Apple’s official iOS App Store is well known for its strict code review of any app submitted by a developer. This mandatory policy has become one of the most important mechanisms in the iOS security ecosystem to ensure the privacy and security of iOS users. But we recently identified an app that demonstrated new ways of successfully evading Apple’s code review. This post discusses our findings and potential security risks to iOS device users.
The app we identified is named “开心日常英语 (Happy Daily English),” and it has since been removed by Apple from the App Store. This app was a complex, fully functional third party App Store client for iOS users in mainland China. We also discovered enterprise signed versions of this application elsewhere in the wild. We had not identified any malicious functionality in this app, and as such we classified it as Riskware and have named it ZergHelper.
ZergHelper presents several security risks, include the following:
- It provides installation of modified versions of iOS apps whose security can’t be ensured..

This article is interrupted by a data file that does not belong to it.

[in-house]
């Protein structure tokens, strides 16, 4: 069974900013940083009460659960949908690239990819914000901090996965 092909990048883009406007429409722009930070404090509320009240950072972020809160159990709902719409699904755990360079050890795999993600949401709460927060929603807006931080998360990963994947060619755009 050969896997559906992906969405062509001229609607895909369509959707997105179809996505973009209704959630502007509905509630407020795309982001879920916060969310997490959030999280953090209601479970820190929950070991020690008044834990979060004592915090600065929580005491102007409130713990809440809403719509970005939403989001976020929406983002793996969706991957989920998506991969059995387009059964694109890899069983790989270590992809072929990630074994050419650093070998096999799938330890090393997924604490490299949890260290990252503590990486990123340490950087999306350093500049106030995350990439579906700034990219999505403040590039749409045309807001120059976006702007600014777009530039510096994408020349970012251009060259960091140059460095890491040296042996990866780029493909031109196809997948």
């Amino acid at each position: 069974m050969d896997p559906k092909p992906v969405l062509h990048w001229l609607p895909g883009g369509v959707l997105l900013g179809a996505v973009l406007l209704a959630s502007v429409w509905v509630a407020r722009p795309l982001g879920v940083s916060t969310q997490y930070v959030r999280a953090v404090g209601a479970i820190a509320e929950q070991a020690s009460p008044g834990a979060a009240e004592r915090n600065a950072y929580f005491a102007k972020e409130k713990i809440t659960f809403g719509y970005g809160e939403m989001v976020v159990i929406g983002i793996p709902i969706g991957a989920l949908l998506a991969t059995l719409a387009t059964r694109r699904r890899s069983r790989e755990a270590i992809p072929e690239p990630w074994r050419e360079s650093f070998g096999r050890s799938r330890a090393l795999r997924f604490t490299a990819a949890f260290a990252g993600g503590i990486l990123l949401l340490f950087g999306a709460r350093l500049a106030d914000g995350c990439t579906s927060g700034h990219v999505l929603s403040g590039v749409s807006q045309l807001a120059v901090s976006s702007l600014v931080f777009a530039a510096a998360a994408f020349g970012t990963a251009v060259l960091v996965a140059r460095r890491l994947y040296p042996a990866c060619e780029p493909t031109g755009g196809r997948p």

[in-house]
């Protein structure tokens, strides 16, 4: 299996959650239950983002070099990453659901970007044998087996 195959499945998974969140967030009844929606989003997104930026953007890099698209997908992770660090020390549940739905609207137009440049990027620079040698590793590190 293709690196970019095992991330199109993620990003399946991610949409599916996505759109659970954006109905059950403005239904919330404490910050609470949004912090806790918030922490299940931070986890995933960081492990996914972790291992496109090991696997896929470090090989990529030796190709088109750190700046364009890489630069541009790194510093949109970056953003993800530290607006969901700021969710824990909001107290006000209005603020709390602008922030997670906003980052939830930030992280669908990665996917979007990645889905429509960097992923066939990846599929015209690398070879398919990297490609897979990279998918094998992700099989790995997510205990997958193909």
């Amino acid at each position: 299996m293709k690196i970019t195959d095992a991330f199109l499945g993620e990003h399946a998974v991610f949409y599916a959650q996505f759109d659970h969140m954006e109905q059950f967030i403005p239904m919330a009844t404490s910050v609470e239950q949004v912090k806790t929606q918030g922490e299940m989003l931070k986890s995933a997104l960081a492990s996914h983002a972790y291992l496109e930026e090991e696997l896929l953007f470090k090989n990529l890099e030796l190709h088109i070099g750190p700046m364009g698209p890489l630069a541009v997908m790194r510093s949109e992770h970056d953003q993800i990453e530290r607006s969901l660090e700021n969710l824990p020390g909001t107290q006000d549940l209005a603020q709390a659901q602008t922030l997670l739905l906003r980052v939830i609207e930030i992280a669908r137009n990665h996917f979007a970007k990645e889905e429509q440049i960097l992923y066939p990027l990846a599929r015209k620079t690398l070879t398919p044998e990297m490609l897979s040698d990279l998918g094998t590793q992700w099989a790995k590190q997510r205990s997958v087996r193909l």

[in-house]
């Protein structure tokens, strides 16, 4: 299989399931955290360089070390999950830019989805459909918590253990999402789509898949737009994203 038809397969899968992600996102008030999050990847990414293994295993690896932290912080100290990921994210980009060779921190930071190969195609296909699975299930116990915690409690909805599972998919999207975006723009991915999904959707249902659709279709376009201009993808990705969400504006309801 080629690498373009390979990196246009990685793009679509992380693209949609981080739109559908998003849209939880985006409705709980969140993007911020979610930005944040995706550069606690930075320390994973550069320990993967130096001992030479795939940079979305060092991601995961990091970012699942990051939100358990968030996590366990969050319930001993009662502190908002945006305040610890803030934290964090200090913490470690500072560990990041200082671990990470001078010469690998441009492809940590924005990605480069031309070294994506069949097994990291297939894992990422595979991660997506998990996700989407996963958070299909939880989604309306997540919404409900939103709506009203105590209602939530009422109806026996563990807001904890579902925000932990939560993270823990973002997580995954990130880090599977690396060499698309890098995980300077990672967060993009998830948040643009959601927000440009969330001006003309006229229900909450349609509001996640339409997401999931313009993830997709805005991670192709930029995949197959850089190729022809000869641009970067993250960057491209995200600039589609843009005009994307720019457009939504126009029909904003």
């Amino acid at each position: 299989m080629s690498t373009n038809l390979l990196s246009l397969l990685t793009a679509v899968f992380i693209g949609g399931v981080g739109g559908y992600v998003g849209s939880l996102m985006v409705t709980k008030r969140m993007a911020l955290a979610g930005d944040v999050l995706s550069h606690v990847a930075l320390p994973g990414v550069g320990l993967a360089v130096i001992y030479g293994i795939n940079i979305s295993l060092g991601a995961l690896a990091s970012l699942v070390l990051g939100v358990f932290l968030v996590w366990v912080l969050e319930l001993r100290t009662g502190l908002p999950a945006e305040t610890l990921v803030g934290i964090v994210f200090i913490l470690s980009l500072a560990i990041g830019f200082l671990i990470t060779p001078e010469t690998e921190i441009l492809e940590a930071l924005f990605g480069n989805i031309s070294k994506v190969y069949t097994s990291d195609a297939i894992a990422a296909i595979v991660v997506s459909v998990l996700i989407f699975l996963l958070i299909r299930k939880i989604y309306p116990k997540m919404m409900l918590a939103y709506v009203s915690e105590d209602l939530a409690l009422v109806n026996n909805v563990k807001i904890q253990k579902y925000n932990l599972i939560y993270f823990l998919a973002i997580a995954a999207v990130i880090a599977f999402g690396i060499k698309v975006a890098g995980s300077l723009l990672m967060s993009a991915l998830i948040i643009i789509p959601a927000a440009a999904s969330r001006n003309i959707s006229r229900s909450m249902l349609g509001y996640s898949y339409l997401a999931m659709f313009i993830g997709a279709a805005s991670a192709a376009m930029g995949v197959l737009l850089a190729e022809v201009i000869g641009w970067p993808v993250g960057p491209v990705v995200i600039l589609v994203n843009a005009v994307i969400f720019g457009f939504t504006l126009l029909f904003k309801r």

- It abuses enterprises certificate and personal certificates to sign and distribute apps, which may include code that hasn’t been reviewed, or abuse private APIs.
- It asks user to input an Apple ID while it also shares some Apple IDs to users. It will log in to an Apple server using these IDs to perform many operations in background.
- Its author is trying to extend its capabilities via dynamic updating of its code, which could further bypass iOS security restrictions.
- It uses some novel techniques that are sensitive and risky – techniques that could be used by other malware to attack the iOS ecosystem.
ZergHelper appears to have gotten by Apple’s app review process by performing different behaviors for users from different physical locations on earth. For users outside of China, it would act as what it claimed: an English studying app. However, when accessing the app from China, its real features would appear… Click HERE to read more